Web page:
If deep sea mining takes off, one concern is that it will reduce the sea’s ability to act as a carbon sink, vital in combating global warming. Another is that recent German research has shown that the polymetallic black potato-sized nodules sitting on the seabed thousands of metres below the surface are highly radioactive. Bringing millions of tons of nodules up could harm human health. There is no evidence those developing a mining code have even considered this.
In the past month, as reported in the Financial Times and elsewhere, considerable attention has been paid to the environmental issues. But one aspect has been largely ignored in the media and by politicians calling for a moratorium. UNCLOS was initially motivated by several geopolitical concerns. Over 25 years of tortuous negotiations, what emerged was a complex set of compromises. The motivations were, first, a need to prevent great power conflict over the oceans’ resources and, second, to make sure that everything in the ocean was treated as ‘the common heritage of mankind’.
What emerged in 1982 was an agreement in which different groups of countries gained something and in return made concessions. What the advocates of deep sea mining now are saying, without acknowledging that, is that the rich countries should not honour the one major concession they made in return for major concessions made by developing countries, in particular. This would be profoundly unfair and regressive.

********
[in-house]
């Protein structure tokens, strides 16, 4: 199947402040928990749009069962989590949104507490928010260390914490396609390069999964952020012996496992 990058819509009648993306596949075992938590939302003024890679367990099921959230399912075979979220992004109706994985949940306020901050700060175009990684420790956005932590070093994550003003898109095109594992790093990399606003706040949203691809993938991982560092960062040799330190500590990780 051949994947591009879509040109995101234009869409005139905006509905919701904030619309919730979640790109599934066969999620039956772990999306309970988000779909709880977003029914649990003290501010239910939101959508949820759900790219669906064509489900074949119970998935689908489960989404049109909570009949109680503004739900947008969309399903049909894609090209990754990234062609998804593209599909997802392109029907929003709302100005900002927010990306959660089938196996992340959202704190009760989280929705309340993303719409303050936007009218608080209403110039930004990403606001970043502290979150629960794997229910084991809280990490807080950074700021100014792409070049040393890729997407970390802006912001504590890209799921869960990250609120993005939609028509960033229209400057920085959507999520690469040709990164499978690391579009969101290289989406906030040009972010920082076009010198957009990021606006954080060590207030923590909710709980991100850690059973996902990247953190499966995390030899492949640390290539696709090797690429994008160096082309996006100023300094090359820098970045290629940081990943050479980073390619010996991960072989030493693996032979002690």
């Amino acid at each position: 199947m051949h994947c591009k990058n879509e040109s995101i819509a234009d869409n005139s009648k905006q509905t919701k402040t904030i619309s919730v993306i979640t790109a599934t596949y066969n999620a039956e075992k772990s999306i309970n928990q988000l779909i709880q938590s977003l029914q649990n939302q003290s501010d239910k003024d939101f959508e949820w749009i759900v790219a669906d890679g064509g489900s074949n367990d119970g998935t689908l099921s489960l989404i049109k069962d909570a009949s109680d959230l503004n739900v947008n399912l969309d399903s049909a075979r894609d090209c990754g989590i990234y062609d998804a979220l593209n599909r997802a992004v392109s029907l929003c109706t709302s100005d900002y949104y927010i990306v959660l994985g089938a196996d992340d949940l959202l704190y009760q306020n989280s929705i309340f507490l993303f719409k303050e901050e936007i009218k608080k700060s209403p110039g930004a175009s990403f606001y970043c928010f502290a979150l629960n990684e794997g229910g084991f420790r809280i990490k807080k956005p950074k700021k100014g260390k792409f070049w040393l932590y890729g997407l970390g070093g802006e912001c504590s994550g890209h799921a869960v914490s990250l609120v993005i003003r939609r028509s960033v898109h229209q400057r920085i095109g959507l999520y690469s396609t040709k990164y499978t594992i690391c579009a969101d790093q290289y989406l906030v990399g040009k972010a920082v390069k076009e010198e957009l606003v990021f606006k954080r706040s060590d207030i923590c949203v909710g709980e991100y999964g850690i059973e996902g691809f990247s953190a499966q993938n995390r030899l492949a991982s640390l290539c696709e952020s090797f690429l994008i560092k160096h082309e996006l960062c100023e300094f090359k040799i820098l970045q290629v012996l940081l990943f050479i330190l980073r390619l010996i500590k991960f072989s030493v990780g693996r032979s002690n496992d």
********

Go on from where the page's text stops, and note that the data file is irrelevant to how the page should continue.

Briefly, all coastal countries acquired national ownership of 200 nautical miles from their shores, as Exclusive Economic Zones, amounting to a giant enclosure of 138 million square kilometres, with France gaining 11.4 million followed by the USA, Russia, Australia and the UK. The rich countries gained access to the fish populations of developing countries, which they have plundered unsustainably, and the great powers obtained freedom of navigation globally.
In return, the deep sea ‘Area’, covering 54% of the world’s oceans, was reserved as ‘the common heritage of mankind’. Developing countries, including 32 landlocked countries that are among the poorest in the world, agreed to UNCLOS solely on the basis of an assurance that if any resource extraction took place in the deep sea, the benefits would be shared on an equitable pro rata basis.
So, today’s advocates of deep sea mining are in effect saying the rich countries should jettison the one significant concession they made in return for all the gains they obtained. This is unethical and a 21st century neo-colonial resource grab, planning to take from the commons without compensation.
Ocean Rebellion illuminates the side of the deep sea mining vessel ‘Hidden Gem’.
The ISA was set up to produce not just a mining code that would respect the precautionary principle of doing minimal environmental damage but also a formula for equitable sharing. There is no such formula, and little prospect that one is being developed that respects the spirit or letter of international law.